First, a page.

So this was how I was feeling when I came to nearly the last book in my pile, Walter Benjamin's Illuminations. And, oh my god, it was like I had stumbled upon an actual person writing an actual book for actual people.

I think (and this is rare for me, with critics) Walter Benjamin and I could definitely be friends. If he wasn't dead. He's not only poetically good with words, he loves using them, and (even more importantly) he loves books, in a greedy, geeky way that most critics refuse to admit to. The following passage is the best and most wonderful critical thing I've read so far:
one of the finest memories of a collector is the moment when he rescued a book to which he might never have given a thought, much less a wishful look, because he found it lonely and abandoned on the market place and bought it to give it its freedom - the way the prince bought a beautiful slave girl in Arabian Nights. To a book collector, you see, the true freedom of all books is somewhere on his shelves.
He's one of those rare people who can write about a text and (no matter what it is) make you desperate to read it - there's an essay in Illuminations about A La Recherche Du Temps Perdu, which I can safely say I have never had the slightest inclination to pick up, and by the end I was absolutely desperate to rush out to the nearest bookshop and pick up the fifteen-volume set. Walter Benjamin made me want to read Proust! The man's a miracle-worker.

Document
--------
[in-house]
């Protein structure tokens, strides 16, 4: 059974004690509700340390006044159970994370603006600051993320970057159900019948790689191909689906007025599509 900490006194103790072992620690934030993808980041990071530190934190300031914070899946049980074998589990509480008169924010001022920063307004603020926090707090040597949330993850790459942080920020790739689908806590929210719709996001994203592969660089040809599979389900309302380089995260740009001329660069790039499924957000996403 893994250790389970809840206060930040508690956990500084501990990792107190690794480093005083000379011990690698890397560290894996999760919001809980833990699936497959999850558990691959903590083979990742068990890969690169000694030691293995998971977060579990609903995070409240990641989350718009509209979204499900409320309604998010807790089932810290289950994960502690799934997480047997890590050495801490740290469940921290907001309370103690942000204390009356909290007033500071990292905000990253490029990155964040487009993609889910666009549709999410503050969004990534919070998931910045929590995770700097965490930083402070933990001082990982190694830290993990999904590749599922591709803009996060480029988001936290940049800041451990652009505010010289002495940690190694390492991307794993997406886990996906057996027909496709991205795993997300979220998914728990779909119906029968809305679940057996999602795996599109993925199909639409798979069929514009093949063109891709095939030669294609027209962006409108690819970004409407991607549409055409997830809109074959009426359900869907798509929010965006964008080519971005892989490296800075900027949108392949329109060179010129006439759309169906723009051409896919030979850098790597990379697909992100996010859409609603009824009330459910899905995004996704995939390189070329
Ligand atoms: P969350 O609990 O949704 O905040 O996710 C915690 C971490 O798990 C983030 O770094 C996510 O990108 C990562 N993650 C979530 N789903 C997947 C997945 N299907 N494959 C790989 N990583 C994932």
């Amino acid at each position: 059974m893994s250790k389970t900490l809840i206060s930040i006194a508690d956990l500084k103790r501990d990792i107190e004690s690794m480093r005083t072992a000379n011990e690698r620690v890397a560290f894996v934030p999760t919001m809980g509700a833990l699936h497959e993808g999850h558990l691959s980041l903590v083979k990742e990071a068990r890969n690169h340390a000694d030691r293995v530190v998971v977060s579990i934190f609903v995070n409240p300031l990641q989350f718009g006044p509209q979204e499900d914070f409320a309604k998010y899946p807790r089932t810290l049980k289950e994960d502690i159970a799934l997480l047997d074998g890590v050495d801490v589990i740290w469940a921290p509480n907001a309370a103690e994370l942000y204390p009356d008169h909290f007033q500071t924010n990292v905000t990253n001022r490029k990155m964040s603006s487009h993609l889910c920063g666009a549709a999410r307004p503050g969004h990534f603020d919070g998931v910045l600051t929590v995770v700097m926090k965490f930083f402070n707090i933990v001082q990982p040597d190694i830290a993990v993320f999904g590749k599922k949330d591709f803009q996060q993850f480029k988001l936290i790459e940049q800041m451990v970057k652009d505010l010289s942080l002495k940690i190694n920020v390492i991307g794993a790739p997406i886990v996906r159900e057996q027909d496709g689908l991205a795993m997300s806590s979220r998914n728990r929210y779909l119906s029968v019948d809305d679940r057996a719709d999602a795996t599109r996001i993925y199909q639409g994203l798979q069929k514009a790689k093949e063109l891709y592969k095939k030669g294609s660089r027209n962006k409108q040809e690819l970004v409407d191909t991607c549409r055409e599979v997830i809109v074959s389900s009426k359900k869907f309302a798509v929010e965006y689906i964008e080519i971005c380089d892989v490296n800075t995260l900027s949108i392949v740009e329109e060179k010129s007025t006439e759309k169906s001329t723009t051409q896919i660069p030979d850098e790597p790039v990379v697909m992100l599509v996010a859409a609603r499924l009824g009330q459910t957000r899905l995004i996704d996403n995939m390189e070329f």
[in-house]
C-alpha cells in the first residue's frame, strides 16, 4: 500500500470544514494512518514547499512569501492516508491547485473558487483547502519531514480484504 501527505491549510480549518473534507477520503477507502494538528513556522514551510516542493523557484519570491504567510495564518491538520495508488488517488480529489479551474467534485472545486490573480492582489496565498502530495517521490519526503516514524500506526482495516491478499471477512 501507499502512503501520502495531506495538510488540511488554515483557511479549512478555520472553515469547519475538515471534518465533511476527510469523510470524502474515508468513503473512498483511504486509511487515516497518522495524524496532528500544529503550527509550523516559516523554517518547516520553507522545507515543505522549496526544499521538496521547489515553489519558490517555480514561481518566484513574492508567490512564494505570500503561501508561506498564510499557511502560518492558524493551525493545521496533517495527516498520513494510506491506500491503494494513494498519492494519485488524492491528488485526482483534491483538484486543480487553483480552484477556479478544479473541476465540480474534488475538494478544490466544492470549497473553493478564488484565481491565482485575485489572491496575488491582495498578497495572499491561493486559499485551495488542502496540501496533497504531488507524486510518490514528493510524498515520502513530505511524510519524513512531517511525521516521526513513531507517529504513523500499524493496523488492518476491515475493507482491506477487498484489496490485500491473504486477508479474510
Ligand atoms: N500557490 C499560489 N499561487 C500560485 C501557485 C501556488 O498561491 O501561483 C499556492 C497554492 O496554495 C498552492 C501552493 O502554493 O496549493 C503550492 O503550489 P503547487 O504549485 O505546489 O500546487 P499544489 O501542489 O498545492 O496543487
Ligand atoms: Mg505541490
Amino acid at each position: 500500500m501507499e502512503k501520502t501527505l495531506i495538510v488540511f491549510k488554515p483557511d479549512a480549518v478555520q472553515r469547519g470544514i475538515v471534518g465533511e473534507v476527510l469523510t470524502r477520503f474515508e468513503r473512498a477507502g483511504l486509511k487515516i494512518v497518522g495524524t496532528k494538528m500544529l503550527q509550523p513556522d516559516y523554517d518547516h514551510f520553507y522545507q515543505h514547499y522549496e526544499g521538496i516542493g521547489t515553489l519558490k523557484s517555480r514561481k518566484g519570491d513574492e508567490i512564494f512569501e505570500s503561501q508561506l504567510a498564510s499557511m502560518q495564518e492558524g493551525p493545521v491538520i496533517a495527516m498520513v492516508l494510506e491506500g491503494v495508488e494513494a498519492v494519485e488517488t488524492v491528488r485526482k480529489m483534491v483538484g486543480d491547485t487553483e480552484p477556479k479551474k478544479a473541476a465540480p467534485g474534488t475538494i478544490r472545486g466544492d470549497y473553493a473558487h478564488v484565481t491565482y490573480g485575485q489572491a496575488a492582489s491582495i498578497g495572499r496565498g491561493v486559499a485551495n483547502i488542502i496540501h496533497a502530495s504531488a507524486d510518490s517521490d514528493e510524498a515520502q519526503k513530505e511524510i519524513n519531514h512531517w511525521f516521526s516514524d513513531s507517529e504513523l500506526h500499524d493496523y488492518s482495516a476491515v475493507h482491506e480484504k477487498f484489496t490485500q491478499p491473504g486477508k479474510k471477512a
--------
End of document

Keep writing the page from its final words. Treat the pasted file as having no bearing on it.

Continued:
After all that Freud and Raymond Williams, I want to take a bath of happiness in Walter Benjamin's essays. I want to gambol through the fields with them like a person in a pastoral poem. Oh, clever and normal man, where have you been all week? Walter Benjamin proves to me that you don't have to be an ass just because you have complicated thoughts in your head. Raymond Williams I am looking at you.

Thursday, 1 September 2011

1001 Books Review - Animal Farm

I've told you before about the incredibly rash promise I made to read half of the 1001 Books List before I turn 28. I must have been mad. Depending on which year's list you look at, I am currently hovering around the 17% mark, which is worrying, since this represents the achievement of MY ENTIRE LIFE SO FAR. Clearly I need to make up some ground, and fast.

To do this I am rushing through the list by reading the thinnest books I can find. These days I tend to look at a book and assess whether I want to read it or not purely by how slender it is. Hence both Disgrace and The Thirty-Nine Steps (I've already talked about them somewhat, but for the record: 3 and 2.5 stars respectively), and hence, after having it on my shelf for about fifteen years, Animal Farm.

This is a book I really ought to have read years ago. All the way through my childhood well-meaning relatives kept giving copies of it to me, because they had heard I liked animals. Being a child who was a) very emotional and b) not stupid, I was suspicious enough to find out more before I began to read it, and my research led me to discover that a) Animal Farm is not really about animals at all, and b) the horse TOTALLY DIES.